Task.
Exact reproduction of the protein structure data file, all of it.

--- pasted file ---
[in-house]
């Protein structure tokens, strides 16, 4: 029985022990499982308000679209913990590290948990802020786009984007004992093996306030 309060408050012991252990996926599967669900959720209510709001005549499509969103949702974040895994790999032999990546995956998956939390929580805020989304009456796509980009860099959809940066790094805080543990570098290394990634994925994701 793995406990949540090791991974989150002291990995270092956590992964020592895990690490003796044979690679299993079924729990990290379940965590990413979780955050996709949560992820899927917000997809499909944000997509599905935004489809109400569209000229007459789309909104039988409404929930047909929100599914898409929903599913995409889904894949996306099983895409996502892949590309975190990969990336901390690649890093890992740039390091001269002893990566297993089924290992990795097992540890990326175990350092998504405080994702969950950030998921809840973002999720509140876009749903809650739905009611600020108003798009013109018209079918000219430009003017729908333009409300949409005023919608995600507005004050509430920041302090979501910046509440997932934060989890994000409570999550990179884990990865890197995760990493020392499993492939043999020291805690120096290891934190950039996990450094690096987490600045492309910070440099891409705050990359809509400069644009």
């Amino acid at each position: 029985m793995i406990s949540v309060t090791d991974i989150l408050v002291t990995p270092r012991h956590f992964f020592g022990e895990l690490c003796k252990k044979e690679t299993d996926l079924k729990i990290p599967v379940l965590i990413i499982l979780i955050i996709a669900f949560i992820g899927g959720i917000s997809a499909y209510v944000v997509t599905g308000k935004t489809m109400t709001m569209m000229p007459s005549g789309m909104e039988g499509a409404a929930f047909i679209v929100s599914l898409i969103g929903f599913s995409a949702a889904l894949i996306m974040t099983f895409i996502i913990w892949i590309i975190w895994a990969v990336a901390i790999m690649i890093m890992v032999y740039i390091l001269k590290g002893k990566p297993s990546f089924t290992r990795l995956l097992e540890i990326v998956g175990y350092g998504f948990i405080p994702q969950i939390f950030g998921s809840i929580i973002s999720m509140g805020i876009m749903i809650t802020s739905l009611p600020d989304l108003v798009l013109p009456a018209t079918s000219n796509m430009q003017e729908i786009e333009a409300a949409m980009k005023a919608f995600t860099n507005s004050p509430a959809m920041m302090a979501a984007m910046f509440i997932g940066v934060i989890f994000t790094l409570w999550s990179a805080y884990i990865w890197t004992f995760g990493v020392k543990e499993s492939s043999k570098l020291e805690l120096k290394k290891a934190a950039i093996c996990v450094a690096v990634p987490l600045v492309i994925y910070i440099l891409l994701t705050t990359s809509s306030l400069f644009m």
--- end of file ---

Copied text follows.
[in-house]
């Protein structure tokens, strides 16, 4: 029985022990499982308000679209913990590290948990802020786009984007004992093996306030 309060408050012991252990996926599967669900959720209510709001005549499509969103949702974040895994790999032999990546995956998956939390929580805020989304009456796509980009860099959809940066790094805080543990570098290394990634994925994701 793995406990949540090791991974989150002291990995270092956590992964020592895990690490003796044979690679299993079924729990990290379940965590990413979780955050996709949560992820899927917000997809499909944000997509599905935004489809109400569209000229007459789309909104039988409404929930047909929100599914898409929903599913995409889904894949996306099983895409996502892949590309975190990969990336901390690649890093890992740039390091001269002893990566297993089924290992990795097992540890990326175990350092998504405080994702969950950030998921809840973002999720509140876009749903809650739905009611600020108003798009013109018209079918000219430009003017729908333009409300949409005023919608995600507005004050509430920041302090979501910046509440997932934060989890994000409570999550990179884990990865890197995760990493020392499993492939043999020291805690120096290891934190950039996990450094690096987490600045492309910070440099891409705050990359809509400069644009």
């Amino acid at each position: 029985m793995i406990s949540v309060t090791d991974i989150l408050v002291t990995p270092r012991h956590f992964f020592g022990e895990l690490c003796k252990k044979e690679t299993d996926l079924k729990i990290p599967v379940l965590i990413i499982l979780i955050i996709a669900f949560i992820g899927g959720i917000s997809a499909y209510v944000v997509t599905g308000k935004t489809m109400t709001m569209m000229p007459s005549g789309m909104e039988g499509a409404a929930f047909i679209v929100s599914l898409i969103g929903f599913s995409a949702a889904l894949i996306m974040t099983f895409i996502i913990w892949i590309i975190w895994a990969v990336a901390i790999m690649i890093m890992v032999y740039i390091l001269k590290g002893k990566p297993s990546f089924t290992r990795l995956l097992e540890i990326v998956g175990y350092g998504f948990i405080p994702q969950i939390f950030g998921s809840i929580i973002s999720m509140g805020i876009m749903i809650t802020s739905l009611p600020d989304l108003v798009l013109p009456a018209t079918s000219n796509m430009q003017e729908i786009e333009a409300a949409m980009k005023a919608f995600t860099n507005s004050p509430a959809m920041m302090a979501a984007m910046f509440i997932g940066v934060i989890f994000t790094l409570w999550s990179a805080y884990i990865w890197t004992f995760g990493v020392k543990e499993s492939s043999k570098l020291e805690l120096k290394k290891a934190a950039i093996c996990v450094a690096v990634p987490l600045v492309i994925y910070i440099l891409l994701t705050t990359s809509s306030l400069f644009m």